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Dental caries are common in the United States,1and affect all age groups.2-5 Fluoride, a mineral that naturally occurs in the environment, is often added to water supplies to address the high prevalence of dental caries.6 Fluoridation of drinking water was first introduced in 1945 as a clinical trial to help prevent and lessen the severity of tooth decay, 6,7 and is considered a safe and cost-effective way to prevent dental disease in the population.8,9 Some individuals and groups argue against the fluoridation of water, however, claiming that government fluoridation of water violates one's right to consent, and cite detrimental sides effects including increased risk of arthritis, hip fractures, and decreased intelligent quotient in children.10 Dental fluorosis, defined as changes in the enamel of the teeth, is another concern with the use of fluoridated water, yet is most often associated with ingestion of toothpaste.11 According to a recent study using National Health and Nutrition Examination Survey (NHANES) data of 2011-12, the prevalence of dental fluorosis (very mild and above) was as high as 61.3% in the United States.12
Social media's influence in the dissemination of information and misinformation has been noted in the literature, but research on the topic of fluoride in social media is sparse. In 2014, Mertz and Allukian found that anti-fluoridation sentiments dominated Twitter, Facebook, and YouTube, and overall exceeded pro-fluoridation content.13 Seymour et al. investigated anti-fluoride network sociology using conversations surrounding sample publications, and found that this network of individuals were more connected than overall users and that they had a 50% chance of encountering messages that were negative and not based on data from the sample publication.14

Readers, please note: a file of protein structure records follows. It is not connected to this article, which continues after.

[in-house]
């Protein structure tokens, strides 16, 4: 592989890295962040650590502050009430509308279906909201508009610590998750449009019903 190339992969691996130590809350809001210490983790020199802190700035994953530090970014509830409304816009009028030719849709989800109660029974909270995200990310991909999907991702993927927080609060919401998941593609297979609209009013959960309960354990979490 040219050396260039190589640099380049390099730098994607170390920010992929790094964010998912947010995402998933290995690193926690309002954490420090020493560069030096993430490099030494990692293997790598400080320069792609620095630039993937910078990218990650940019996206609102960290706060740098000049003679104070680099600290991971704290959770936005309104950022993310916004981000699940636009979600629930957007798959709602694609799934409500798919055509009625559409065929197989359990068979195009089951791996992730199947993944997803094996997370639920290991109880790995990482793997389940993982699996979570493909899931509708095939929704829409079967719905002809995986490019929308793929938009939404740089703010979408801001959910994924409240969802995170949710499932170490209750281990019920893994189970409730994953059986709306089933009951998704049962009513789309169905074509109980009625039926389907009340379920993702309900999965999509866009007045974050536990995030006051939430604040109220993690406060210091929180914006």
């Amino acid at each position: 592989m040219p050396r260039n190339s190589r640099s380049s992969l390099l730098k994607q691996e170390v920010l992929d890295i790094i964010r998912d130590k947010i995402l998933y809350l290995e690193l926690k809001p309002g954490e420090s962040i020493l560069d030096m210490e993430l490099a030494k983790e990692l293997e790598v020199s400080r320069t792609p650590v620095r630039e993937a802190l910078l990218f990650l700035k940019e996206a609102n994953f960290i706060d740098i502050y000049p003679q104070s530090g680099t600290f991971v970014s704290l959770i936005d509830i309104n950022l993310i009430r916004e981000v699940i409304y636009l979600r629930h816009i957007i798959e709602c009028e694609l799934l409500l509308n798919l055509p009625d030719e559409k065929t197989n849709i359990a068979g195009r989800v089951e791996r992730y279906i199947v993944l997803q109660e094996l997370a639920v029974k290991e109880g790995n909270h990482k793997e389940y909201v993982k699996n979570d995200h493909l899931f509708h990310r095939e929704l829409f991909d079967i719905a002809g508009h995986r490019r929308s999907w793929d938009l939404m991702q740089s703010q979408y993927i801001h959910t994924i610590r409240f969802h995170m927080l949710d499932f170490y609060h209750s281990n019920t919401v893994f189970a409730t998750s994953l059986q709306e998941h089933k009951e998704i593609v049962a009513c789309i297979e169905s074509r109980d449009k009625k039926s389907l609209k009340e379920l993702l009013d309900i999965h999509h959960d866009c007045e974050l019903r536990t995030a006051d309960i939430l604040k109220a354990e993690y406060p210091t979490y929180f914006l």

YouTube is a popular social media site that uses videos to communicate, with over one billion users worldwide.15 There is a gap in the literature pertinent to the content of fluoride-related YouTube videos. Understanding what type of information about fluoride is being disseminated on social media can help public health practitioners when assessing concerns of fluoride and identify needs for educating the public. The aim of this study was to describe the characteristics of the most widely viewed fluoride-related videos on the video sharing website YouTube, and to compare the content of videos uploaded from different sources.
The term "fluoride" was searched on YouTube.com on October 20, 2016. Videos were sorted by their total number of views. The top 100 videos in English were retrieved as a sample for analysis. Videos in other languages were excluded. Three additional videos that did not pertain to human health, but rather focused on liquid fluoride thorium reactors were also excluded. In addition to the universal resource locator (URL) of the videos, meta-data of the videos were also collected, including the length of each video (in minutes), the total number of views, and the date of upload.